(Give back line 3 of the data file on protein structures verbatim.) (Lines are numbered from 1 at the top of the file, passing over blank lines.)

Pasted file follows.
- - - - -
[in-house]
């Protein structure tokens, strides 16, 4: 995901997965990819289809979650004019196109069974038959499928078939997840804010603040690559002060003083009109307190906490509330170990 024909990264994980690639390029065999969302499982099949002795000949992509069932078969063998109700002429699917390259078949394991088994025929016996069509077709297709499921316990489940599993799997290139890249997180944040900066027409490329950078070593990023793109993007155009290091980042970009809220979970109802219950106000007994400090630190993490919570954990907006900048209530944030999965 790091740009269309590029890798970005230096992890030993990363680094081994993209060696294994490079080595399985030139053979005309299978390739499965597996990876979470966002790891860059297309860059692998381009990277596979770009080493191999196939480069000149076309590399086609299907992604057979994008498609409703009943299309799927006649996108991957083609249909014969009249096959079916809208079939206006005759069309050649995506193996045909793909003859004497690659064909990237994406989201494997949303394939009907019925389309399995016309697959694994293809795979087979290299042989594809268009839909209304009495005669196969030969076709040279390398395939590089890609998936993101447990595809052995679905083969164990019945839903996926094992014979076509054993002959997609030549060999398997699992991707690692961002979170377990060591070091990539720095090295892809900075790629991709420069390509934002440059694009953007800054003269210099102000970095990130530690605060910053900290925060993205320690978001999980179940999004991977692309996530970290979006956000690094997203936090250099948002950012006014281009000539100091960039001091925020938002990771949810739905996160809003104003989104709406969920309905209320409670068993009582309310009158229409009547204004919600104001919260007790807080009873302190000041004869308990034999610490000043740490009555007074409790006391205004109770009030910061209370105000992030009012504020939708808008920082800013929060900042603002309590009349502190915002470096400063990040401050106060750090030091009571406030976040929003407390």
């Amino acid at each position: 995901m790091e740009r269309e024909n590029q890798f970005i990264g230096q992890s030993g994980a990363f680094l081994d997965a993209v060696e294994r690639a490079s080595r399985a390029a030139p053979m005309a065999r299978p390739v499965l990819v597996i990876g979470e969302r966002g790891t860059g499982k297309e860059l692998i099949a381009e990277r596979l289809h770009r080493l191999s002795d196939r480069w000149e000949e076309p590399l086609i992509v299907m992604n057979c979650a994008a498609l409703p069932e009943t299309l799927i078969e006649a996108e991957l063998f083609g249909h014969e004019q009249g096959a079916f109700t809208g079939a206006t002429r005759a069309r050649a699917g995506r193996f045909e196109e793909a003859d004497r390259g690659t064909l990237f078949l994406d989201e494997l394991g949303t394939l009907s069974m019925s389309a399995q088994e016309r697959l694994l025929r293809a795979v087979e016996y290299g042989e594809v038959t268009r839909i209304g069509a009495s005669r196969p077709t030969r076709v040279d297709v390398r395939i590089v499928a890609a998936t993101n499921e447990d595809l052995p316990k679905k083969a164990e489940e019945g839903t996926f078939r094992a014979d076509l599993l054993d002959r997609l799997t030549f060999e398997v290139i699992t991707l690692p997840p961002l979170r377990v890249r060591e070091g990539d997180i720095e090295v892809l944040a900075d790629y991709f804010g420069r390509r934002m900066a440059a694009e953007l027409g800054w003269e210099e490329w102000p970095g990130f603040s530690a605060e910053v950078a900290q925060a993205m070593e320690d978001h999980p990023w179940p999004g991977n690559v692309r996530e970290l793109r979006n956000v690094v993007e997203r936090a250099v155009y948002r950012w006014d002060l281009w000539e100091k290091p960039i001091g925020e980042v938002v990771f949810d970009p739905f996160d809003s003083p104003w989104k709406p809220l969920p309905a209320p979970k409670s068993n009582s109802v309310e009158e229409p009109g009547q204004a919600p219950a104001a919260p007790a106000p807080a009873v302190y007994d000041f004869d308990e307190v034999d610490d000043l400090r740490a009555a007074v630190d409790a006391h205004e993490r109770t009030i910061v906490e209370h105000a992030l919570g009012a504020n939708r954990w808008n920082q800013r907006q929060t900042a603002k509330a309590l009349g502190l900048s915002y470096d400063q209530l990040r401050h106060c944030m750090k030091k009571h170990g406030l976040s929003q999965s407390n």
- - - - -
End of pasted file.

């Amino acid at each position: 995901m790091e740009r269309e024909n590029q890798f970005i990264g230096q992890s030993g994980a990363f680094l081994d997965a993209v060696e294994r690639a490079s080595r399985a390029a030139p053979m005309a065999r299978p390739v499965l990819v597996i990876g979470e969302r966002g790891t860059g499982k297309e860059l692998i099949a381009e990277r596979l289809h770009r080493l191999s002795d196939r480069w000149e000949e076309p590399l086609i992509v299907m992604n057979c979650a994008a498609l409703p069932e009943t299309l799927i078969e006649a996108e991957l063998f083609g249909h014969e004019q009249g096959a079916f109700t809208g079939a206006t002429r005759a069309r050649a699917g995506r193996f045909e196109e793909a003859d004497r390259g690659t064909l990237f078949l994406d989201e494997l394991g949303t394939l009907s069974m019925s389309a399995q088994e016309r697959l694994l025929r293809a795979v087979e016996y290299g042989e594809v038959t268009r839909i209304g069509a009495s005669r196969p077709t030969r076709v040279d297709v390398r395939i590089v499928a890609a998936t993101n499921e447990d595809l052995p316990k679905k083969a164990e489940e019945g839903t996926f078939r094992a014979d076509l599993l054993d002959r997609l799997t030549f060999e398997v290139i699992t991707l690692p997840p961002l979170r377990v890249r060591e070091g990539d997180i720095e090295v892809l944040a900075d790629y991709f804010g420069r390509r934002m900066a440059a694009e953007l027409g800054w003269e210099e490329w102000p970095g990130f603040s530690a605060e910053v950078a900290q925060a993205m070593e320690d978001h999980p990023w179940p999004g991977n690559v692309r996530e970290l793109r979006n956000v690094v993007e997203r936090a250099v155009y948002r950012w006014d002060l281009w000539e100091k290091p960039i001091g925020e980042v938002v990771f949810d970009p739905f996160d809003s003083p104003w989104k709406p809220l969920p309905a209320p979970k409670s068993n009582s109802v309310e009158e229409p009109g009547q204004a919600p219950a104001a919260p007790a106000p807080a009873v302190y007994d000041f004869d308990e307190v034999d610490d000043l400090r740490a009555a007074v630190d409790a006391h205004e993490r109770t009030i910061v906490e209370h105000a992030l919570g009012a504020n939708r954990w808008n920082q800013r907006q929060t900042a603002k509330a309590l009349g502190l900048s915002y470096d400063q209530l990040r401050h106060c944030m750090k030091k009571h170990g406030l976040s929003q999965s407390n």